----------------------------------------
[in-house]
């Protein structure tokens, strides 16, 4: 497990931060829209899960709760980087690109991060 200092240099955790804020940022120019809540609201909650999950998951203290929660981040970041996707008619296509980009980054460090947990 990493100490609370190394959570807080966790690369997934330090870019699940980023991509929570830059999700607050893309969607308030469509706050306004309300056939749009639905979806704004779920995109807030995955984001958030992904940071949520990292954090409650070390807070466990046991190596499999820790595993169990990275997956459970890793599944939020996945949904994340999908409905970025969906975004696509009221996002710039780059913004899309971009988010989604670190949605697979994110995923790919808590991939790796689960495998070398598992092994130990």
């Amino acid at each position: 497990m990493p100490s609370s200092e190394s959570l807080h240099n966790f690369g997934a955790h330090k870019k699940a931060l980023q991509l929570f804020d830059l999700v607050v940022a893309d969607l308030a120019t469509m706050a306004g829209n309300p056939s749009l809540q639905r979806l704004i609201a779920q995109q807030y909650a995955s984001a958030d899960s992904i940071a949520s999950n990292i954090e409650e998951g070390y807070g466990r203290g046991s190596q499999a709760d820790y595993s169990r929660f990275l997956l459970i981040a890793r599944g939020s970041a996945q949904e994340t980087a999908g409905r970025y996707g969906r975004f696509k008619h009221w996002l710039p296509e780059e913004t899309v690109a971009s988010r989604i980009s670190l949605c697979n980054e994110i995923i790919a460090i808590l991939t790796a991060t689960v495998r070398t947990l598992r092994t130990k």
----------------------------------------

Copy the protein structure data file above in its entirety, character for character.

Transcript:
[in-house]
């Protein structure tokens, strides 16, 4: 497990931060829209899960709760980087690109991060 200092240099955790804020940022120019809540609201909650999950998951203290929660981040970041996707008619296509980009980054460090947990 990493100490609370190394959570807080966790690369997934330090870019699940980023991509929570830059999700607050893309969607308030469509706050306004309300056939749009639905979806704004779920995109807030995955984001958030992904940071949520990292954090409650070390807070466990046991190596499999820790595993169990990275997956459970890793599944939020996945949904994340999908409905970025969906975004696509009221996002710039780059913004899309971009988010989604670190949605697979994110995923790919808590991939790796689960495998070398598992092994130990």
């Amino acid at each position: 497990m990493p100490s609370s200092e190394s959570l807080h240099n966790f690369g997934a955790h330090k870019k699940a931060l980023q991509l929570f804020d830059l999700v607050v940022a893309d969607l308030a120019t469509m706050a306004g829209n309300p056939s749009l809540q639905r979806l704004i609201a779920q995109q807030y909650a995955s984001a958030d899960s992904i940071a949520s999950n990292i954090e409650e998951g070390y807070g466990r203290g046991s190596q499999a709760d820790y595993s169990r929660f990275l997956l459970i981040a890793r599944g939020s970041a996945q949904e994340t980087a999908g409905r970025y996707g969906r975004f696509k008619h009221w996002l710039p296509e780059e913004t899309v690109a971009s988010r989604i980009s670190l949605c697979n980054e994110i995923i790919a460090i808590l991939t790796a991060t689960v495998r070398t947990l598992r092994t130990k």